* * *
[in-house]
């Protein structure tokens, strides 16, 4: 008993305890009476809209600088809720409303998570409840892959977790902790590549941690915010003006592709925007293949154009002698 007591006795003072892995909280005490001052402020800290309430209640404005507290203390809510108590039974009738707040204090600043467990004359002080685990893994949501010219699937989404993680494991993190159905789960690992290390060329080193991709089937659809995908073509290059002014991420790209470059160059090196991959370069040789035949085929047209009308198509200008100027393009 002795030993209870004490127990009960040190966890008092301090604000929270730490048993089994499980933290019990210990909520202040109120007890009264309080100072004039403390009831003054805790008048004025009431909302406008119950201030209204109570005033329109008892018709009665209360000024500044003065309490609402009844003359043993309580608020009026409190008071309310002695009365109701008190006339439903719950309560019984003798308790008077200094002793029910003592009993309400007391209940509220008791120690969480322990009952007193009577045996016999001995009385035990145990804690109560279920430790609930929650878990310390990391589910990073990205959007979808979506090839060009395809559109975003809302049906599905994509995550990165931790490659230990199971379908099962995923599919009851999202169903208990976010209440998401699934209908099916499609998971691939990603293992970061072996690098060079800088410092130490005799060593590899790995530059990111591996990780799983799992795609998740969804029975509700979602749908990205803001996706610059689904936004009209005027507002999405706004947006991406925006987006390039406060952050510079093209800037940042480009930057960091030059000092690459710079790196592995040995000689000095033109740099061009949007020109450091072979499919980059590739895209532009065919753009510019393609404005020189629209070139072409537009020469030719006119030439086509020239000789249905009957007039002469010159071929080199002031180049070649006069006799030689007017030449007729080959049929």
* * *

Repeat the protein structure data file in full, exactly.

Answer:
[in-house]
């Protein structure tokens, strides 16, 4: 008993305890009476809209600088809720409303998570409840892959977790902790590549941690915010003006592709925007293949154009002698 007591006795003072892995909280005490001052402020800290309430209640404005507290203390809510108590039974009738707040204090600043467990004359002080685990893994949501010219699937989404993680494991993190159905789960690992290390060329080193991709089937659809995908073509290059002014991420790209470059160059090196991959370069040789035949085929047209009308198509200008100027393009 002795030993209870004490127990009960040190966890008092301090604000929270730490048993089994499980933290019990210990909520202040109120007890009264309080100072004039403390009831003054805790008048004025009431909302406008119950201030209204109570005033329109008892018709009665209360000024500044003065309490609402009844003359043993309580608020009026409190008071309310002695009365109701008190006339439903719950309560019984003798308790008077200094002793029910003592009993309400007391209940509220008791120690969480322990009952007193009577045996016999001995009385035990145990804690109560279920430790609930929650878990310390990391589910990073990205959007979808979506090839060009395809559109975003809302049906599905994509995550990165931790490659230990199971379908099962995923599919009851999202169903208990976010209440998401699934209908099916499609998971691939990603293992970061072996690098060079800088410092130490005799060593590899790995530059990111591996990780799983799992795609998740969804029975509700979602749908990205803001996706610059689904936004009209005027507002999405706004947006991406925006987006390039406060952050510079093209800037940042480009930057960091030059000092690459710079790196592995040995000689000095033109740099061009949007020109450091072979499919980059590739895209532009065919753009510019393609404005020189629209070139072409537009020469030719006119030439086509020239000789249905009957007039002469010159071929080199002031180049070649006069006799030689007017030449007729080959049929």